For exercises without a percentage, the weight you use should allow you to complete the rep ranges but be moderate to hard difficulty. Keep that fact in mind. With the exception of the main lift, which has specific percentages, this program is about the weight and the rep ranges, not just the weight. Clearly, the weight must be heavy enough to create necessary stimuli in the body, but it must not be so heavy that you cannot complete all of the reps or cannot complete them in good form. Completing all of the reps in good form is required.



Rest between sets will vary based on your current ability, but ideally, should be no more than 1-3 minutes. However, your level of muscular endurance, as well as cardiovascular health, will determine, in part, how long you need to rest. As a result, you might need up to five minutes of rest between sets. While it is OK to push yourself, be sure to give yourself adequate rest between sets. You must listen to your body. Remember, safety first.




Man performing bench press


Assessing Your Starting Point



If you do not know your one-rep maximum weights for the major lifts, then you need to assess them. If you are not sure what weights to use for the major variations and assistance movements, then you might want to take a week to determine these before you start the powerlifting program. Make a copy of the first week of this program and complete it as a stand-alone workout b week.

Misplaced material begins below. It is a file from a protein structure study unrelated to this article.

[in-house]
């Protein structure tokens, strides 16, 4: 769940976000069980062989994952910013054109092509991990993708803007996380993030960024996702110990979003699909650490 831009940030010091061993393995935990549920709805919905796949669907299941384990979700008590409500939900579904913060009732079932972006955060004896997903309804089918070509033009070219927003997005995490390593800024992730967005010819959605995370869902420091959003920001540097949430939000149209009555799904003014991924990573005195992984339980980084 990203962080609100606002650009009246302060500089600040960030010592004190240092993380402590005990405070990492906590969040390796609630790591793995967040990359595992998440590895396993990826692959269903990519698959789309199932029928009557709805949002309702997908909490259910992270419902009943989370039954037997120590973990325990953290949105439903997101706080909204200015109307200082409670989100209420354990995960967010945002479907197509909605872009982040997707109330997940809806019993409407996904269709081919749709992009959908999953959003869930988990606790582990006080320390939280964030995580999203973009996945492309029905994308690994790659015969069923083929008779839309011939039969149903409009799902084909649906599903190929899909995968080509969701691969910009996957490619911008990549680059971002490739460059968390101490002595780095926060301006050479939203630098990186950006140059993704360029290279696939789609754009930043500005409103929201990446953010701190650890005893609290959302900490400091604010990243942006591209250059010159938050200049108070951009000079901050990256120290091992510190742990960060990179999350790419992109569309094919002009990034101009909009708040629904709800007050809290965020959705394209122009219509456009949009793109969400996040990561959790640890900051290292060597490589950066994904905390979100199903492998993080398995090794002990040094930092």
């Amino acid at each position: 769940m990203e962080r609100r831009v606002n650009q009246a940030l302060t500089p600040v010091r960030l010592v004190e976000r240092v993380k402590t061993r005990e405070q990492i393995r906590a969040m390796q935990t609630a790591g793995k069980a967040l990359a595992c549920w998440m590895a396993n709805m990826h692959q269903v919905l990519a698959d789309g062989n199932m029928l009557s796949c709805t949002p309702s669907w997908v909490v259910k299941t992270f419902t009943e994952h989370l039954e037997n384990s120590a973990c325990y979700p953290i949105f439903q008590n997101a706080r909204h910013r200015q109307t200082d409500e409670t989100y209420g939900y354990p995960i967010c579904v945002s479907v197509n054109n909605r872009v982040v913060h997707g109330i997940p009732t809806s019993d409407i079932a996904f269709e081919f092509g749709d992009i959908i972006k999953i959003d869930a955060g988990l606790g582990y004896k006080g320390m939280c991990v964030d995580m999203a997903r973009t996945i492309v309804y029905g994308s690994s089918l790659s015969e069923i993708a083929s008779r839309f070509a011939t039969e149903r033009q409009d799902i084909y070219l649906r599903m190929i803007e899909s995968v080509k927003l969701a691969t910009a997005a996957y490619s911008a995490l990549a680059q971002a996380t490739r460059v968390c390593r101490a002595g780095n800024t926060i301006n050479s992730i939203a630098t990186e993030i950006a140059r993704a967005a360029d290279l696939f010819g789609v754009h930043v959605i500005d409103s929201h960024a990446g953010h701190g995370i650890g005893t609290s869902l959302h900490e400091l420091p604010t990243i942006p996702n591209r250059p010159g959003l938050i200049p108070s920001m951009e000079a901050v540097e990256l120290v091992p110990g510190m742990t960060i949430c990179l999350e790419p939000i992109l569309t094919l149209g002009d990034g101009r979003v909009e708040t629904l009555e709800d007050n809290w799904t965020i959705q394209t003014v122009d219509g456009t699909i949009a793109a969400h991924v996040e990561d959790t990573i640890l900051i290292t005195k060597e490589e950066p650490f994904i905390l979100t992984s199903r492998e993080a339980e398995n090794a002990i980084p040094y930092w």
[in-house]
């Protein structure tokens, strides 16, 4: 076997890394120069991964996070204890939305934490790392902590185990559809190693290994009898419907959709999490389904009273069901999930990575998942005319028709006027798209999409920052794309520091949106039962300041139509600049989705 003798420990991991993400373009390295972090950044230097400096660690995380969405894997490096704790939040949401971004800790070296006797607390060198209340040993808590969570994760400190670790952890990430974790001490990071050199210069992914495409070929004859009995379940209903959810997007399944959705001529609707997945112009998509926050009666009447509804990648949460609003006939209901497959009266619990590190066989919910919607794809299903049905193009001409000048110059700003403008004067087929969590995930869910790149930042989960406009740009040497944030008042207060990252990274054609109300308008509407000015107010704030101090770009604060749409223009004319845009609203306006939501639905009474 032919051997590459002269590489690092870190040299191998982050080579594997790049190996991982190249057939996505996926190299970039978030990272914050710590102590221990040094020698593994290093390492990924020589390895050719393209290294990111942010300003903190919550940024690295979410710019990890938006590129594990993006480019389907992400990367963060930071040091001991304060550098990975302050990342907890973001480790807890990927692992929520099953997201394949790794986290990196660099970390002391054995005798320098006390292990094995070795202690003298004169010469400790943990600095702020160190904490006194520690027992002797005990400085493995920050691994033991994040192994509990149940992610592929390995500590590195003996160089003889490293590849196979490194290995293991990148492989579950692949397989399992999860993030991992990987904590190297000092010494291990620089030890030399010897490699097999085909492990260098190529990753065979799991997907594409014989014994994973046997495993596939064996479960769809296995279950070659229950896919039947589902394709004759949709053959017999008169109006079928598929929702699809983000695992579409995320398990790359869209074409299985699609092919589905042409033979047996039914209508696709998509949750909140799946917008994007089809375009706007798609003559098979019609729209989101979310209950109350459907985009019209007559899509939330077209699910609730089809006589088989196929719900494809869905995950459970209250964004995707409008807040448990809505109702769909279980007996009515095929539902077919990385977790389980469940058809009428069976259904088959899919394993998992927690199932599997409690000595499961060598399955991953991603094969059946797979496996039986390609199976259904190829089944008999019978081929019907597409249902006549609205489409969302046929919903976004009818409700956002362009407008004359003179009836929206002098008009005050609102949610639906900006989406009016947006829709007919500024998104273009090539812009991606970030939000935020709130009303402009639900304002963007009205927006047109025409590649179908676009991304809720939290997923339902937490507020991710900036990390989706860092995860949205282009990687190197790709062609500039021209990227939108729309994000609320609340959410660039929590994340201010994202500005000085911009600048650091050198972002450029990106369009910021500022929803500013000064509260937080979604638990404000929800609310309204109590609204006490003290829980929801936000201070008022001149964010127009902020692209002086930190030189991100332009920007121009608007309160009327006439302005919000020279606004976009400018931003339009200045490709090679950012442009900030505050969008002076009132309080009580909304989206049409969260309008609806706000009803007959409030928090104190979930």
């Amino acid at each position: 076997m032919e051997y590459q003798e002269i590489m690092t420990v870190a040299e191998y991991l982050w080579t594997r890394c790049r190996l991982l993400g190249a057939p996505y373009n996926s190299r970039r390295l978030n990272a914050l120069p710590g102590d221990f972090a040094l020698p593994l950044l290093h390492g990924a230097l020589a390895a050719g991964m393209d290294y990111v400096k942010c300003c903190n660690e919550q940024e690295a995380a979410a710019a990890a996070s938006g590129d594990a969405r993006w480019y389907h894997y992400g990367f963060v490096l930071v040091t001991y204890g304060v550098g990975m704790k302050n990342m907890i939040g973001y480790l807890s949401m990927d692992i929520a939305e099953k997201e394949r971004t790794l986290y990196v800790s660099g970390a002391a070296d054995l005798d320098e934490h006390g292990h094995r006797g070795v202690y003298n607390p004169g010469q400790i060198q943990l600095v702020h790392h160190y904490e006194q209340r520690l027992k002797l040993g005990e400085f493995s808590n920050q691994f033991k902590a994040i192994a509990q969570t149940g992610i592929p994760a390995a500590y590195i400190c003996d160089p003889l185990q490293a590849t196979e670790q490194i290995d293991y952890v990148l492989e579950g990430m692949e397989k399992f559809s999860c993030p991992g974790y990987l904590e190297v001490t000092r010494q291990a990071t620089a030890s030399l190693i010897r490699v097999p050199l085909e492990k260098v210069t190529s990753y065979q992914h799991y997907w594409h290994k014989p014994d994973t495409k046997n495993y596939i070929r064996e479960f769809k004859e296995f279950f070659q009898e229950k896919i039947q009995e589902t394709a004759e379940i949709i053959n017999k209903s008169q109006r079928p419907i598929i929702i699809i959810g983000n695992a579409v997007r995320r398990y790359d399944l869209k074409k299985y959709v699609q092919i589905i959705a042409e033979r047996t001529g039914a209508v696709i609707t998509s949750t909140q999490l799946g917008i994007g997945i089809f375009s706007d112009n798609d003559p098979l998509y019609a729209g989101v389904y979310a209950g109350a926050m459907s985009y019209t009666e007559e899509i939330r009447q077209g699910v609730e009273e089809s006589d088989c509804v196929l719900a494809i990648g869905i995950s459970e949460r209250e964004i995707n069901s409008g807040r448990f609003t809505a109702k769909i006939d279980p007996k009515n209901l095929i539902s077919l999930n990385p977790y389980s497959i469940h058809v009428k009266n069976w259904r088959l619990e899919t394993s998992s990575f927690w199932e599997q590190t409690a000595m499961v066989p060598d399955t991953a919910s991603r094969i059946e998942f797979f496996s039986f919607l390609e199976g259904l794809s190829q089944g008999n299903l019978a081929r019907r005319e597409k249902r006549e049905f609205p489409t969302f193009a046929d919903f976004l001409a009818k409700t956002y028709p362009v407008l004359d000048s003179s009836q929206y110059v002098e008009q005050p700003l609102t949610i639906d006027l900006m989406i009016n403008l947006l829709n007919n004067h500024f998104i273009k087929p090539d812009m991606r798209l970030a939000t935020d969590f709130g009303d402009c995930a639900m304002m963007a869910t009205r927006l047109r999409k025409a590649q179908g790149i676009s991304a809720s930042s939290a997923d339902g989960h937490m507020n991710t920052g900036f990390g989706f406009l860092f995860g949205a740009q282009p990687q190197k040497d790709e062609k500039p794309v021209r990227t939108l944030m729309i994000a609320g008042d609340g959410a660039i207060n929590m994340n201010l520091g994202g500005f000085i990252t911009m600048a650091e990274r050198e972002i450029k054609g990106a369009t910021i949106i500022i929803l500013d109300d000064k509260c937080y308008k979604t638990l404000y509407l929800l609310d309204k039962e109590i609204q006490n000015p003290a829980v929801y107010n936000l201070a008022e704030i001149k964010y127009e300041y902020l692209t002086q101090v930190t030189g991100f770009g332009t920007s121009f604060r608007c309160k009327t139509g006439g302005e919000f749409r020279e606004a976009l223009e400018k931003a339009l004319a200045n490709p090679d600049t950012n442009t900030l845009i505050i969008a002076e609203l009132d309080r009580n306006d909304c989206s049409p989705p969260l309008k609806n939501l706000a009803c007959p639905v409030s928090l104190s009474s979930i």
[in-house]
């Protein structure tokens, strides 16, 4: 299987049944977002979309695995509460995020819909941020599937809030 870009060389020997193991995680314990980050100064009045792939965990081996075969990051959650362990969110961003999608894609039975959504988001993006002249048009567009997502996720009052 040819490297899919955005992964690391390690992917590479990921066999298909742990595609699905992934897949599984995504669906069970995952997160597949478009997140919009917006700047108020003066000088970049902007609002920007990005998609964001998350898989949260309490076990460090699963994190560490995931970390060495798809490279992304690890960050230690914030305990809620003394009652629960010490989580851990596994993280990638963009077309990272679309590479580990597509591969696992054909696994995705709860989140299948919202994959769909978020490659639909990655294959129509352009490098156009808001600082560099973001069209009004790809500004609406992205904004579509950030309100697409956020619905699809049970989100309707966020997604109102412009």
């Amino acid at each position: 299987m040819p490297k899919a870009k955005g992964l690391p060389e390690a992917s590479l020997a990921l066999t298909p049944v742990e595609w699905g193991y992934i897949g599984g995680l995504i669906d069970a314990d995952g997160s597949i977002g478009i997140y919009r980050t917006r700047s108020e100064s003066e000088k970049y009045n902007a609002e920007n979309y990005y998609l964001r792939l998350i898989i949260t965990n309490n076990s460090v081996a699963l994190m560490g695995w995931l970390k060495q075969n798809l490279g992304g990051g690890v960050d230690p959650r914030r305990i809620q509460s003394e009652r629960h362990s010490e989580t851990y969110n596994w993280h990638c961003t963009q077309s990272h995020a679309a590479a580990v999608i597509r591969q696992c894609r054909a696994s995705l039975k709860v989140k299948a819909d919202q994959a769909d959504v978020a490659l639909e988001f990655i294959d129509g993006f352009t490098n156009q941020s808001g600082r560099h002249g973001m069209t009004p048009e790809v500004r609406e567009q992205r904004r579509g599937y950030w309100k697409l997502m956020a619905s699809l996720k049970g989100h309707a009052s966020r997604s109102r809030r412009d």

Test your one-rep max on the major lifts. Test out how much weight you can use for the variations of the major lifts and the assistance movements. Once you have these numbers, determine your starting numbers for the beginner powerlifting program and begin week one of the full program. The larger powerlifting program is three weeks that repeat for a total of 12 weeks with increasing intensities for the duration.

The details are included below.



Week 1 – Day 1



Barbell Back Squat – 5 sets x 5 reps use 70% percent of 1RM

Pause Barbell Back Squat – 4 sets x 1-3

Barbell Front Squat – 4 sets x 8 reps

Barbell Straight Leg Romanian Deadlift – 5 sets x 1-3 reps

Hyperextension Roman Chair Back Extension – 4 sets x 8 reps